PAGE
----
Do we always agree? Absolutely not. On that same visit, I had to discipline my son and she did not agree with my method. I don’t always think she handles everything perfectly either. But our friendship is such that we let each other know and don’t hold it against each other if we differ.
Surprising my parents with both our brain power and our tenacity, both Bonnie and I have gotten doctorates and are teaching on the college level. Bonnie is an organic chemistry professor at the University of Maryland and I am an English professor at Temple University’s Japan campus. Two summers ago I got to sit in on one of her classes. She stood up in front of 250 kids and dazzled them (and me) with her ability to write equations, manage sliding white boards, and not only maintain her sense of humor, but make everyone laugh in the process. It left me breathless with admiration for my friend.
“Did you know enough to learn anything, Aimee?” my dad asked, knowing full-well the answer would be negative. I am the polar opposite of Bonnie academically. In fact, one fun part of being in her house for that month last year was homework time for the kids. She would sit at one end of her big kitchen table and supervise math and science homework and I would sit at the other to supervise English and social studies homework. When we are together with our kids we practice what I call ‘proximity parenting’ – the person closest to the child at the moment does the parenting. We trust each other with our children, the biggest compliment.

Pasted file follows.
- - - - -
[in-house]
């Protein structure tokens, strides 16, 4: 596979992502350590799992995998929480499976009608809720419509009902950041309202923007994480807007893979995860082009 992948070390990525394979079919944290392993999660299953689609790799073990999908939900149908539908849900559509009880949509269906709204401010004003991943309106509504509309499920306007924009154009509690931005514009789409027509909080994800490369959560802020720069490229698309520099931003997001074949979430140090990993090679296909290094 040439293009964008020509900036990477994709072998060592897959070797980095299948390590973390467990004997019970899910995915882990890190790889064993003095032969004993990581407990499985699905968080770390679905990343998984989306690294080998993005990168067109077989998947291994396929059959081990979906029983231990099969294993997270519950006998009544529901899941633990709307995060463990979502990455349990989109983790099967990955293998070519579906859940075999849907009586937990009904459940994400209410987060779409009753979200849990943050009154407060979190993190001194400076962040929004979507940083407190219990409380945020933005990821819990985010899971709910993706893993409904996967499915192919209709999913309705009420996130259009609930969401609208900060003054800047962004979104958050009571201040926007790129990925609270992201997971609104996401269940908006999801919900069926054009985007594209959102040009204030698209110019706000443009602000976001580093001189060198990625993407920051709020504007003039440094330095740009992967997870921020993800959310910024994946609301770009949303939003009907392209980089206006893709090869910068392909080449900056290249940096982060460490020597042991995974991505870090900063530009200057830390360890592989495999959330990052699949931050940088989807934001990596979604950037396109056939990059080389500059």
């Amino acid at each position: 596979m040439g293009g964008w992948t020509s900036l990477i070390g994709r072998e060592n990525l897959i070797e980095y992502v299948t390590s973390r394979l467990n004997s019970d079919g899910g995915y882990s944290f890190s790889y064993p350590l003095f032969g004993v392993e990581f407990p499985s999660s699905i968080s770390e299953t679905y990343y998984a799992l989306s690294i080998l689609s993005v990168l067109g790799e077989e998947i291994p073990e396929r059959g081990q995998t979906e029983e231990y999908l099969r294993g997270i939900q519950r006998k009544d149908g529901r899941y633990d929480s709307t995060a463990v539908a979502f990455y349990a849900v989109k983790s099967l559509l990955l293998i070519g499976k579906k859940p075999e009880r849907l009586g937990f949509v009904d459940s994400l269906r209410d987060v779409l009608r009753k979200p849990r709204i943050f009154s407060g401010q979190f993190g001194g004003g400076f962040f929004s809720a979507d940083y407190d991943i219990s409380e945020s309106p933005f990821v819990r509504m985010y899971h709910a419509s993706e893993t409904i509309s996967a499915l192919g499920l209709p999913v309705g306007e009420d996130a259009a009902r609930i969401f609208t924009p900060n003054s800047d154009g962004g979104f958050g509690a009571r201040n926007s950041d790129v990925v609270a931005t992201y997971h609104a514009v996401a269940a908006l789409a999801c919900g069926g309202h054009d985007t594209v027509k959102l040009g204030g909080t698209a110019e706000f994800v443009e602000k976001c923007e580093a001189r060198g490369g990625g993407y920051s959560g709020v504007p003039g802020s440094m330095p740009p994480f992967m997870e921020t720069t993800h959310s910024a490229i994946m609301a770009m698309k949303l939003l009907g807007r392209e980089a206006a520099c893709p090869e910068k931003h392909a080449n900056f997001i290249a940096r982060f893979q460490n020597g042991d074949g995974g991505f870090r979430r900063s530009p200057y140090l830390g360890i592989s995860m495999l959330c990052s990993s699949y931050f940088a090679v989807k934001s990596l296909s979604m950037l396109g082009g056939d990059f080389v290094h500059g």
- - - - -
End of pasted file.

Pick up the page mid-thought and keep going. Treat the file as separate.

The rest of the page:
One thing I know is that Bonnie does not always agree with my decision to be in Japan; even before the earthquake she wasn’t thrilled with it. However, she never brings it up, and she never says “I told you so” when I complain. In fact, she has let me know that when I make up my mind to do something, she will support me fully. Recently, at my request, she did a little research into the half-life of radioactive cesium and its effects, after a series of articles on radioactive hot spots appeared in the media. Since giving me the information I asked for, she has not asked me what I intend to do with it.
With Bonnie I can talk about my menstrual cycle, child rearing, the latest book I am reading, or American Idol. We can discuss politics, religion, music, or philosophy and everything in between. These are things I don’t – or can’t – always discuss with my husband.
I love my husband as Bonnie love hers, but women need other women, whether they are married or not. There are just some things that a man can’t do for a woman. Bonnie is my oldest friend; the person in my life besides my parents who I’ve known the longest. She represents a constant for me that I count on every day. I know that many of you out there reading this have a Bonnie in your life. Now would be a good time to call her and tell her how much you appreciate her. It’s 8:30 pm my time right now and pretty soon I’ll be waiting for my phone to ring. Sometimes we all need help blooming where we’re planted. It takes strength to ask for that help, and it’s a gift when we get it.